Gun owners in Maine are far from out of the woods in terms of keeping their Second Amendment rights intact this legislative session, but there’s at least one bit of good news from the statehouse. An absurdly anti-2A bill that would create a civil cause of action to sue gunmakers over the sale of “abnormally dangerous” firearms received its first vote in a legislative committee this week, and as NRA’s Institute for Legislative Action reports, it did not go well for the gun prohibitionists.
In a work session for the Maine Joint Standing Committee on Judiciary, LD 1696, “An Act to Create a Civil Cause of Action for Persons Suffering Damages Arising from the Sale of Abnormally Dangerous Firearm,” was voted OUGHT NOT TO PASS. This marks a significant victory for all Mainers who support our Second Amendment rights. The bill will still move to the floor for a vote in the future, but is now positioned to fail thanks to the advocacy of gun-rights supporting Mainers.
How does one determine whether a particular firearm is “abnormally dangerous”? The language of LD 1696 is so broad and ambiguous that an activist judge could find almost every firearm in existence meets that standard.
There is a rebuttable presumption that a firearm-related product is abnormally dangerous and likely to create an unreasonable risk of harm to public health and safety if:
(1) The firearm-related product’s features render the product most suitable for assaultive purposes instead of lawful self-defense, hunting or other legitimate sport and recreational activities;
(2) The firearm-related product is designed, sold or marketed in a manner that foreseeably promotes conversion of legal firearm-related products into illegal firearm-related products; or
(3) The firearm-related product is designed, sold or marketed in a manner that is targeted at minors or other individuals who are legally prohibited from accessing firearms; and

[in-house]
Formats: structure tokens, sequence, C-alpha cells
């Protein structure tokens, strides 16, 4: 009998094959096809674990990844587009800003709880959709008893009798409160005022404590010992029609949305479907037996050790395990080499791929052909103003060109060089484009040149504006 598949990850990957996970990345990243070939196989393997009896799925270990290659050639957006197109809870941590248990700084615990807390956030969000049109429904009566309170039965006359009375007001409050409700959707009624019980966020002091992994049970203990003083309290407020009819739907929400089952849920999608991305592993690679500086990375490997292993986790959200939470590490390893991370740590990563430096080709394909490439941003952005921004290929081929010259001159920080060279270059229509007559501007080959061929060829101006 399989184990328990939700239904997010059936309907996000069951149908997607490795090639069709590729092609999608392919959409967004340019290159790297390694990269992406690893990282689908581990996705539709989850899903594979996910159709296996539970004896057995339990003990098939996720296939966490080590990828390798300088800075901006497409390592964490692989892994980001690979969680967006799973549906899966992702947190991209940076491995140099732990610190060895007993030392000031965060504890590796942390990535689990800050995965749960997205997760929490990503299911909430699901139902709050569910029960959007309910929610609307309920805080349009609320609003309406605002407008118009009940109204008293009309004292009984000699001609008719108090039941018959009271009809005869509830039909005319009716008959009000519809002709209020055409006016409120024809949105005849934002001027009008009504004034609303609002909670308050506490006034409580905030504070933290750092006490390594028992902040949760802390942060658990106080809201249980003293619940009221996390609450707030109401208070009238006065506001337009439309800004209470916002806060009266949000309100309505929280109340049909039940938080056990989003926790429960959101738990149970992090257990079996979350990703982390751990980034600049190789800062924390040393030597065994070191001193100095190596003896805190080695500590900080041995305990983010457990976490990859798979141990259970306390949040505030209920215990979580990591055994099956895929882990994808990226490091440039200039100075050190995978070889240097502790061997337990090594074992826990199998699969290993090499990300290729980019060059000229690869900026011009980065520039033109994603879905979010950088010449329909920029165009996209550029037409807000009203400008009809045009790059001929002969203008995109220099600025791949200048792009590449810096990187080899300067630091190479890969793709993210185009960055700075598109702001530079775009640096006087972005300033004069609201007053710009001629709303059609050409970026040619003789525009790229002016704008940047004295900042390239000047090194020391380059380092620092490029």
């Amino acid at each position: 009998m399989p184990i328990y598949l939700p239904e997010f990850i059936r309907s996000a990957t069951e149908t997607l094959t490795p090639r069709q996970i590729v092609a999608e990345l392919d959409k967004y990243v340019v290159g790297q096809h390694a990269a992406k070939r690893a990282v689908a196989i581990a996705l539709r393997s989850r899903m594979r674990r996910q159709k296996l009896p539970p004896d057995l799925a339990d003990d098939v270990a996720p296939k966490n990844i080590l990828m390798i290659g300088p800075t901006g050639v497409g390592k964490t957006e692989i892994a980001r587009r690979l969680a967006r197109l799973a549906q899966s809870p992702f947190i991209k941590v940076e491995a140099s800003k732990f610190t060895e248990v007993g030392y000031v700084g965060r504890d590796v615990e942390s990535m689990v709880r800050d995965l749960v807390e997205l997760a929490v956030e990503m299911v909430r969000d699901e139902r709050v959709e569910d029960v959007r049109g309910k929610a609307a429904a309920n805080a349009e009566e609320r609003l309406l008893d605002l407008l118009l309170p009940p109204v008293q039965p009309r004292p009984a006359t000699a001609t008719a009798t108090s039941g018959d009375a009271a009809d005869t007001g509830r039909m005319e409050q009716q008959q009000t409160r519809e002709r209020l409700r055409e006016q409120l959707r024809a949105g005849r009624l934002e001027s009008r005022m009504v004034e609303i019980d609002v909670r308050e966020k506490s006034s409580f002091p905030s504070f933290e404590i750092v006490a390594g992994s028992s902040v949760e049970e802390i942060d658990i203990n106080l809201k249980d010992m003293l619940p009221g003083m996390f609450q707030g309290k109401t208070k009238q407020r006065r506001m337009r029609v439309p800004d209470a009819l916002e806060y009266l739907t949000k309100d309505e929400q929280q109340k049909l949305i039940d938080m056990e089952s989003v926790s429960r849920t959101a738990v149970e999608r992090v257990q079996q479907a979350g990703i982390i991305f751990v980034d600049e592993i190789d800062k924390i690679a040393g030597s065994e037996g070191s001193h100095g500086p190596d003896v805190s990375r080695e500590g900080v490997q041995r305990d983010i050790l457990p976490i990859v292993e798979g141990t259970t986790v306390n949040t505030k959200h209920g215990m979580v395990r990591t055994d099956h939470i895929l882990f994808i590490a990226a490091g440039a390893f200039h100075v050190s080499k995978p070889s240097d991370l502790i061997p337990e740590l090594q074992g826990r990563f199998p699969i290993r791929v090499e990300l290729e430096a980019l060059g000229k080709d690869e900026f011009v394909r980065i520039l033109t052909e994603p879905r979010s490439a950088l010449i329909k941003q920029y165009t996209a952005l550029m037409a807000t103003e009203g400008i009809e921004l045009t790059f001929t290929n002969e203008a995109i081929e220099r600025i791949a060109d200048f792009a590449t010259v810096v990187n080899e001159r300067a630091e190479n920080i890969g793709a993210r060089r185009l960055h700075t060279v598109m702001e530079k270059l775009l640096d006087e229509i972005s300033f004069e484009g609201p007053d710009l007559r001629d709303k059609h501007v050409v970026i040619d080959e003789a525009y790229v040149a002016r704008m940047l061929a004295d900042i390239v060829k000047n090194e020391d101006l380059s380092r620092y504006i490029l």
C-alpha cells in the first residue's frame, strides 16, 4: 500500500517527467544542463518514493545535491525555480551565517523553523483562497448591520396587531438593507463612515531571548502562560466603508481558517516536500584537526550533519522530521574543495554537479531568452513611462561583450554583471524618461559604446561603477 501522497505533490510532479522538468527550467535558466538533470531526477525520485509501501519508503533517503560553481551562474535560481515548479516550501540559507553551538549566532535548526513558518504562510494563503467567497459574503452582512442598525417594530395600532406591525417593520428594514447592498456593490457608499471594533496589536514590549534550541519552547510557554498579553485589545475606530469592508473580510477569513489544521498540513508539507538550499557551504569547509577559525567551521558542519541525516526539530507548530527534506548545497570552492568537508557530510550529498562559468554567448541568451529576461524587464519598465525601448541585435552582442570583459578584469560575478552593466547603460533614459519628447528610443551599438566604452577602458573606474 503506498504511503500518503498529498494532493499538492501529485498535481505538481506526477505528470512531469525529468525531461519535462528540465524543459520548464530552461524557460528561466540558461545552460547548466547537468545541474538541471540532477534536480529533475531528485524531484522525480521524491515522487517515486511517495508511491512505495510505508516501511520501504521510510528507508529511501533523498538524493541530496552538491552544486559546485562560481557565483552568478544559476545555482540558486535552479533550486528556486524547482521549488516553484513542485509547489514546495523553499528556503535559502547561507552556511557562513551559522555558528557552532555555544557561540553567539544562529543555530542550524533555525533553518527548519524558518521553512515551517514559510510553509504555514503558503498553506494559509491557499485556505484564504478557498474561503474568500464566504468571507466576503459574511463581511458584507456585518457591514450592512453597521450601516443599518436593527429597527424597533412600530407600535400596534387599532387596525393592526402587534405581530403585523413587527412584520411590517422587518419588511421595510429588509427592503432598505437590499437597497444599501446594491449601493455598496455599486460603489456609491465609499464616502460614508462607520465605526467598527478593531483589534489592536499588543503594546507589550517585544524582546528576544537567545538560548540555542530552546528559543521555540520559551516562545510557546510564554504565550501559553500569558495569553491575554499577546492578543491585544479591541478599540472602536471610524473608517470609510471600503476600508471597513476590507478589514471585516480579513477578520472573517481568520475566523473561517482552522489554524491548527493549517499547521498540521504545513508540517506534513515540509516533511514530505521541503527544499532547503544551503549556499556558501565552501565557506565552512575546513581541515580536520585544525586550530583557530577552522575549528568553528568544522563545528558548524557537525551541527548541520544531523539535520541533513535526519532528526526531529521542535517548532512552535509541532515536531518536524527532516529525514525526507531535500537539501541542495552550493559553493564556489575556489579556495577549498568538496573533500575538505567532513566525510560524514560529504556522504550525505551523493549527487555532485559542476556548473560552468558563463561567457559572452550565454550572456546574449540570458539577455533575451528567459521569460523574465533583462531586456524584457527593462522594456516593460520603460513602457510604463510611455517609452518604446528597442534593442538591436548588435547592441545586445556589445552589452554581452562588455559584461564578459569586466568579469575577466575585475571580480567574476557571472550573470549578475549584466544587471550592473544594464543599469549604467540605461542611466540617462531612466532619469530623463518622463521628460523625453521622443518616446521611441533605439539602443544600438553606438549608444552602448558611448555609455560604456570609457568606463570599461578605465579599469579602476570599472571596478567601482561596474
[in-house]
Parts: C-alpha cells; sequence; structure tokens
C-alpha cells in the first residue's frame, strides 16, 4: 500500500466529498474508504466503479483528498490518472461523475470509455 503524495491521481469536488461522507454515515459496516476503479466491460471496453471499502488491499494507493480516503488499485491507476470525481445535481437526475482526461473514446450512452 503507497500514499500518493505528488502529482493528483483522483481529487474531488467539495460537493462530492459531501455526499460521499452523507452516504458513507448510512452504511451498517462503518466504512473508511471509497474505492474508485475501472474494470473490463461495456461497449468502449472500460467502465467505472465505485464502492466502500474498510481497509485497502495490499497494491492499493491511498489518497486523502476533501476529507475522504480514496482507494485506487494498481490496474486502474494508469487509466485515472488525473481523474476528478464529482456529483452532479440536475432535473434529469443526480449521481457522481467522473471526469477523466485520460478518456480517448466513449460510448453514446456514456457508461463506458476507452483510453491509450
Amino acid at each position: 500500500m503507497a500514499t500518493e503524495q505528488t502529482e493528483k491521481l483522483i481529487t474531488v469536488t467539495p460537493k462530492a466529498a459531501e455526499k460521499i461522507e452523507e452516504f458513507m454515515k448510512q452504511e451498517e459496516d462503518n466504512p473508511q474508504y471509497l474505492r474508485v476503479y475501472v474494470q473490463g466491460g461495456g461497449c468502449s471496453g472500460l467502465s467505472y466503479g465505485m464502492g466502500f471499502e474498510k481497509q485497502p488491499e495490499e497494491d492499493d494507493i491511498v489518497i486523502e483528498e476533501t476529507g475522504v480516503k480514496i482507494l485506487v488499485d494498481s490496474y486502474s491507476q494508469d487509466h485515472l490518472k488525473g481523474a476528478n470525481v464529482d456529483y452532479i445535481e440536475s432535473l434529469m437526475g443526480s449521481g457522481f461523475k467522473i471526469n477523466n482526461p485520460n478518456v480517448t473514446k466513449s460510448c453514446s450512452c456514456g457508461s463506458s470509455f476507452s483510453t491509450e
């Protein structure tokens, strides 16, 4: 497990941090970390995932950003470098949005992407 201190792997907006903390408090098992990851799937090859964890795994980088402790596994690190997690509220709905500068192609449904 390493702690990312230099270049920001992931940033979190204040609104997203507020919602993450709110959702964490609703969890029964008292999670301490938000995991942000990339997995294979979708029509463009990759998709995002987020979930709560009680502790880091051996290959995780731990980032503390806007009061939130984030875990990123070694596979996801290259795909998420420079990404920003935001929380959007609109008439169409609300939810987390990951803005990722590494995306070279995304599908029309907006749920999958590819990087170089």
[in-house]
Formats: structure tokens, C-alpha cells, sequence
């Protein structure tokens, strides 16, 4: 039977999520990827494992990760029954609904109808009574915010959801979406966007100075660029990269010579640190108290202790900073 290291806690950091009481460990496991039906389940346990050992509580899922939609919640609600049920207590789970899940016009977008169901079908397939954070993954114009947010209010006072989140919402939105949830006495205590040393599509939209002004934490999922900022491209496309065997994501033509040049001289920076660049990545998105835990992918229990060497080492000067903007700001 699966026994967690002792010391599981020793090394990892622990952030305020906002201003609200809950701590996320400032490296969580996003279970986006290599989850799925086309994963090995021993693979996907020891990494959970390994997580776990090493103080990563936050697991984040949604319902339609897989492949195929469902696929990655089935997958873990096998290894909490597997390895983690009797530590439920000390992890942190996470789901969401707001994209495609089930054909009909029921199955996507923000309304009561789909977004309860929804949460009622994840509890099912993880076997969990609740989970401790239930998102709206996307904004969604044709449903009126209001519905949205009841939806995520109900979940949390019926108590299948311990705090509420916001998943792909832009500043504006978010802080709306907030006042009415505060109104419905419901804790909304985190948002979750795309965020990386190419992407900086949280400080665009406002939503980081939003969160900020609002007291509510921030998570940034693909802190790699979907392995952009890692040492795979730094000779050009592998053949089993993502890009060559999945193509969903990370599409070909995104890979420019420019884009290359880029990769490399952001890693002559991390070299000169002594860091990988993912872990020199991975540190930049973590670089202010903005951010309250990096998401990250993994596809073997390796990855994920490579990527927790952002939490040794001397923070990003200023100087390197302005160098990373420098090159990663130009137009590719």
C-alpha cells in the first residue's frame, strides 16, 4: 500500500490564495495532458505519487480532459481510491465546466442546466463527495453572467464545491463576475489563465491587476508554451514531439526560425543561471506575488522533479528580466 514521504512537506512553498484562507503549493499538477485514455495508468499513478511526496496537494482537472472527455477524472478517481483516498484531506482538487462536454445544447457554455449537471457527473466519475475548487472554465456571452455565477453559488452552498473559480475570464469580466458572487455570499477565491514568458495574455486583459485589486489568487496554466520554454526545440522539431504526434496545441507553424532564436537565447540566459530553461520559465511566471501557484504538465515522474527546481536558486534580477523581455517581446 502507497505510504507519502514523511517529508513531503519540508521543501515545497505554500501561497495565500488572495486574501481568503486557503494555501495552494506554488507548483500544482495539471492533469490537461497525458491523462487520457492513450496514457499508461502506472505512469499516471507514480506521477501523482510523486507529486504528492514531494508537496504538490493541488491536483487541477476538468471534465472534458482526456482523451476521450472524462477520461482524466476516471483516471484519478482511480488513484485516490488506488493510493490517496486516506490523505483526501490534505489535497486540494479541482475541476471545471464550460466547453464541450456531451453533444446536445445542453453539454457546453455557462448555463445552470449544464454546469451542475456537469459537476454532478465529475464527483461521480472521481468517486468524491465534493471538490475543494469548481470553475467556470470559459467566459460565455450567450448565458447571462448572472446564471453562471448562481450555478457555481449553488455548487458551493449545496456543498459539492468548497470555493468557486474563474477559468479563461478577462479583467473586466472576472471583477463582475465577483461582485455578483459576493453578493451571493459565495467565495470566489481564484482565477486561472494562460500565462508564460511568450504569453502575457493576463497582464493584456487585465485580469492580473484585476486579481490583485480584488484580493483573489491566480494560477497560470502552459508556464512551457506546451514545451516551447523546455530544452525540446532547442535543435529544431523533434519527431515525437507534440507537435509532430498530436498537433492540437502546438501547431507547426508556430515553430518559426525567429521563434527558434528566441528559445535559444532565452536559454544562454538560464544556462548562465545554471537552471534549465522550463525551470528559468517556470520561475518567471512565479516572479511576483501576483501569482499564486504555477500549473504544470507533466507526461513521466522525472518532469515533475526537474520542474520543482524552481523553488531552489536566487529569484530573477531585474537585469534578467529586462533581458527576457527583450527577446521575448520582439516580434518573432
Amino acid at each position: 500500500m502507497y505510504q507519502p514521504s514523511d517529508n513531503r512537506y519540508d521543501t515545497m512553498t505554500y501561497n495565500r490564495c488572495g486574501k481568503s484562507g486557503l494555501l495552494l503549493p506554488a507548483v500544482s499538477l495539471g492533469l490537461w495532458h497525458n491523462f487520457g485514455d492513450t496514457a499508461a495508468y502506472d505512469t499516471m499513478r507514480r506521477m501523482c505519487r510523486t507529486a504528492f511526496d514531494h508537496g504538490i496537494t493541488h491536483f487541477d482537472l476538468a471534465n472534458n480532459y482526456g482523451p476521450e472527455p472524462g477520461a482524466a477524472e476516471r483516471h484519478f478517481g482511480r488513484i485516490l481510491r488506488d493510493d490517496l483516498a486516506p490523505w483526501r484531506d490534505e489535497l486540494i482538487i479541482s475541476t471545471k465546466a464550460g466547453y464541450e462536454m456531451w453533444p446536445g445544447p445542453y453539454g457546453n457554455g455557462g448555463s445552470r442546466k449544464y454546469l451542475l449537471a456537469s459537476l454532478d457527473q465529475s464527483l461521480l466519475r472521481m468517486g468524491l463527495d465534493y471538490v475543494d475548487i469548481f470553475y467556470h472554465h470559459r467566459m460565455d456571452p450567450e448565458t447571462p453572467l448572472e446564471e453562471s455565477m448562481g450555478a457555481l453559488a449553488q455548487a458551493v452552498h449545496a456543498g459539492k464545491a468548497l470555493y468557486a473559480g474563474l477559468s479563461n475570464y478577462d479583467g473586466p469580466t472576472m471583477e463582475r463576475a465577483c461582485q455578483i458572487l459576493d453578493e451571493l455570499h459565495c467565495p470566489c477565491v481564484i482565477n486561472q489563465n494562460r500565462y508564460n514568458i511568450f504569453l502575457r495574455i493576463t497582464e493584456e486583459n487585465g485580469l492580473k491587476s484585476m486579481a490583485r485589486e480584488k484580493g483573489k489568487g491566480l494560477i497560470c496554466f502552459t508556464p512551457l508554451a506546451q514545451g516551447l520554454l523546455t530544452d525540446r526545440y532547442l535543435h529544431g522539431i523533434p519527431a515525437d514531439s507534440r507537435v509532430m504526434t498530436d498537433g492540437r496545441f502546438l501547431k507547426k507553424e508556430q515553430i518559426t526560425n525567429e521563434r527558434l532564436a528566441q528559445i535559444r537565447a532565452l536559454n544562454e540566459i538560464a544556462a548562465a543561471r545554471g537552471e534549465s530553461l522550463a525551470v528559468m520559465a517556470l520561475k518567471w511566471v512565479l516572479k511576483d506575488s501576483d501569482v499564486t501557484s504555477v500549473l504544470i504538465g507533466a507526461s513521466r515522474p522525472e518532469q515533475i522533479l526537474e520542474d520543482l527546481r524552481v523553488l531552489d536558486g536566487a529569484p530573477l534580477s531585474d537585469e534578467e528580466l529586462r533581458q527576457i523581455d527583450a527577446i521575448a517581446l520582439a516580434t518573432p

B. A firearm-related product may not be considered abnormally dangerous and likely to create an unreasonable risk of harm to public health and safety based on a firearm’s inherent capacity to cause injury or lethal harm.
Under this legislation, even a five-shot revolver could be considered “abnormally dangerous” if a judge wanted to allow a lawsuit to proceed. We’ve seen states like California and New Jersey try to defend their bans on “large capacity” magazines by citing studies that purport to show fewer than three rounds are fired, on average, in self-defense situations. If a judge chose to adopt that standard, then any gun that could fire more than three rounds without needing to reload could be defined as “abnormally dangerous” and its maker subject to civil litigation. And since “firearm-related product” not only covers firearms but all “ammunition, ammunition magazine, firearm component or part, including a firearm frame, firearm receiver or firearm accessory”, any company that makes magazines capable of holding more than three rounds would also be subject to a lawsuit.
Then there’s the provision about things that can be converted into an illegal firearm (or firearm-related product). Gun control groups are already trying to make the case in civil litigation that most semi-automatic firearms can be “readily” converted to full-auto and should therefore already be covered under the auspices of the National Firearms Act, and this section of the bill seems like it’s designed to allow that argument to be used against companies that make semi-automatic pistols and rifles; which means the vast majority of U.S. gun companies currently in operation.
It’s great to see a joint House/Senate committee recommend LD 1696 be defeated instead of enacted into law, but this bill is so egregiously awful I’m not sure that the vote tells us much about where lawmakers stand on some of the other gun control measures that have been introduced in Augusta this year. Anti-gun lawmakers and the gun control lobby believe the mass murder in Lewiston last October has given them the best opportunity in years to put restrictions in place, even though it’s become more and more obvious that the murders were the result of repeated government failures and not a lack of gun control statutes.
The anti’s are still aiming for a ban on so-called assault weapons, waiting periods, universal background checks, and replacing the state’s “yellow flag” law with a “red flag” statute containing far fewer due process protections than what’s currently in place, and though those bills would be just as much a violation of the Second Amendment as LD 1696, they could still find favor with the Democratic majority in the legislature. Second Amendment advocates in the state need to remain engaged and involved, as well as remind their representatives and senators that the Lewiston shootings could have been prevented; not through any of these gun control policies, but simply by using the laws already in place that were ignored by federal, state, and local officials in the months and weeks before the attack.